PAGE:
Women's Health in Malawi

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I began my official delegation adventures today. After I met with UNFPA staff at their Malawi headquarters and learned about their women's health programs, we visited the Michinji District Hospital and Health Center, one of the main hospitals for maternal health. Before I left for Malawi, I visited the neonatal intensive care unit at a Rhode Island hospital, and the differences between the two are astounding. To protect the mothers' and babies' health, women are not allowed to deliver babies without traditional birth attendants, so women travel from remote villages to receive care here. The maternity ward has 12 beds but 64 expecting mothers, who share one room. Many women do not risk relying on transportation to get them to the hospital so they stay there long before their due date to ensure a safe delivery.

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Despite its challenges — hospitals in Malawi and other developing countries don't have medicines or technology to help premature babies — I was impressed by the Michinji hospital and its friendly staff, who make the best of what they have to improve women's health and decrease the maternal mortality rate.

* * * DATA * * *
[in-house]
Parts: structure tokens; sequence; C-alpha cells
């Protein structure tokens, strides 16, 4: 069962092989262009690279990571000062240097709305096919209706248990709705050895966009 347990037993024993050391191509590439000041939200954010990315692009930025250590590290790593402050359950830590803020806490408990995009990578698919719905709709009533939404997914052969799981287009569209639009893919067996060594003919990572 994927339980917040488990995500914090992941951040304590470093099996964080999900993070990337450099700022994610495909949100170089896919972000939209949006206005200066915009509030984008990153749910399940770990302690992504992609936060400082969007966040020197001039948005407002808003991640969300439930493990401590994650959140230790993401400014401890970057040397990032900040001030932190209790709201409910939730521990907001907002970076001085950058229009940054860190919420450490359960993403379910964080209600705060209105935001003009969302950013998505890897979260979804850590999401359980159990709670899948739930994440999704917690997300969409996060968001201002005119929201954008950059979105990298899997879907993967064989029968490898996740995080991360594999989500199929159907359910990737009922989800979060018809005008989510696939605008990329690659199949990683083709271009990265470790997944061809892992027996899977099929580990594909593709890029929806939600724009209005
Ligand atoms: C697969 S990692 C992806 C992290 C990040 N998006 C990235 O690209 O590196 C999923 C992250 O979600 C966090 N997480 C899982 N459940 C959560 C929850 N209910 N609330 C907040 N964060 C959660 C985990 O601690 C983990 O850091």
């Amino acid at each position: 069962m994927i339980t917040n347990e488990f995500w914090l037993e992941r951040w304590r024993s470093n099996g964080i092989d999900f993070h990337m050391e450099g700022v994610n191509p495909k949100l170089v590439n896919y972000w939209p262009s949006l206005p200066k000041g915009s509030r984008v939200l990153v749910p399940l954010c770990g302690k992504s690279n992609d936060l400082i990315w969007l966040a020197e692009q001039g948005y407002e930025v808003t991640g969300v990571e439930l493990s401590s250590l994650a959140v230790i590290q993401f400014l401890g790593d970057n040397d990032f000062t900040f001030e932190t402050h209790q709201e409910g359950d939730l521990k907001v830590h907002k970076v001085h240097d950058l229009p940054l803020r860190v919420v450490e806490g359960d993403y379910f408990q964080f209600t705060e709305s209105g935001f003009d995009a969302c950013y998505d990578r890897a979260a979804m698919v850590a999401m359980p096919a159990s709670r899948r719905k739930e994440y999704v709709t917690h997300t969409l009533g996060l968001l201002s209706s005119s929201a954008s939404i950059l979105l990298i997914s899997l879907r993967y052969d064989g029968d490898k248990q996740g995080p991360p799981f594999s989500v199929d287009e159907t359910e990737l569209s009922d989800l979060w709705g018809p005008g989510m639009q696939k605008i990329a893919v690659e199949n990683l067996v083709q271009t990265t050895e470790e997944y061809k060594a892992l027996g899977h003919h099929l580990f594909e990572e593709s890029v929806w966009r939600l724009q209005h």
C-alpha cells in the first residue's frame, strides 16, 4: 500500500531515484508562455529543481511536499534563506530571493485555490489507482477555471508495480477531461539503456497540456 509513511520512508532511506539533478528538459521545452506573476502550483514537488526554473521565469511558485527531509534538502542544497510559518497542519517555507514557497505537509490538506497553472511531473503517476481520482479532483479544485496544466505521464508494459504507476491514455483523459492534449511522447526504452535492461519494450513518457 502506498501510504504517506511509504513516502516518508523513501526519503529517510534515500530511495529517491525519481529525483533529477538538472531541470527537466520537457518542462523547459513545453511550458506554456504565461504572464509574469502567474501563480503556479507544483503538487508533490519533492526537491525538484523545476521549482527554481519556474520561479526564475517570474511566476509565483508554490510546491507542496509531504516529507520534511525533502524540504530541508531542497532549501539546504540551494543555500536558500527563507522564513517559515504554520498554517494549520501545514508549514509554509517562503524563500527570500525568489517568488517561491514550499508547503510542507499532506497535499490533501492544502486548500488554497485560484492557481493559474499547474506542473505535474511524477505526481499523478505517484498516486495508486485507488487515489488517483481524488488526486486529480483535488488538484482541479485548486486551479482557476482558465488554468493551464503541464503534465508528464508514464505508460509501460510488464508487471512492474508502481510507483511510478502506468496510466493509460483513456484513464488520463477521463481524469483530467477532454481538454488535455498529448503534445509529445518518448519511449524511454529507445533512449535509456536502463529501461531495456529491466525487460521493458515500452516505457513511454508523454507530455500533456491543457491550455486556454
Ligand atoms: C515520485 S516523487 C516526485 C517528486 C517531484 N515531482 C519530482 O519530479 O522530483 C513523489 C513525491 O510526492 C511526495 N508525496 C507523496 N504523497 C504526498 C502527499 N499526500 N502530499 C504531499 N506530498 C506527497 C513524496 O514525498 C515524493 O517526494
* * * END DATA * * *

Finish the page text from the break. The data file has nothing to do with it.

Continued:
Our second stop of the day was Mkanda Village, one of 232 UNFPA-supported villages. The trip was along a bumpy, dirt road and felt like a tiny roller coaster, and when the bus finally stopped I had to check to make sure I was still intact!

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Having just left the hospital, I couldn't take my mind off the pregnant women who walk along this long road to see a doctor. On the way to the village I was appalled to learn that when a woman's husband dies, his family can kick her and her children onto the street because women in Malawi have no property rights. Realities like this are appalling and make you realize how many freedoms we take for granted in the US. There is progress, though. One ongoing UNFPA project promotes education and provides reproductive health outreach services. And villages are spreading the word about women's health, too. Locals write messages about reproductive health and protection against HIV/AIDS on their houses. It's a beautiful and creative way to support women!

For more information about Americans for UNFPA, go to americansforunfpa.org/getinvolved

Click below to read previous travel notes from Michaela:

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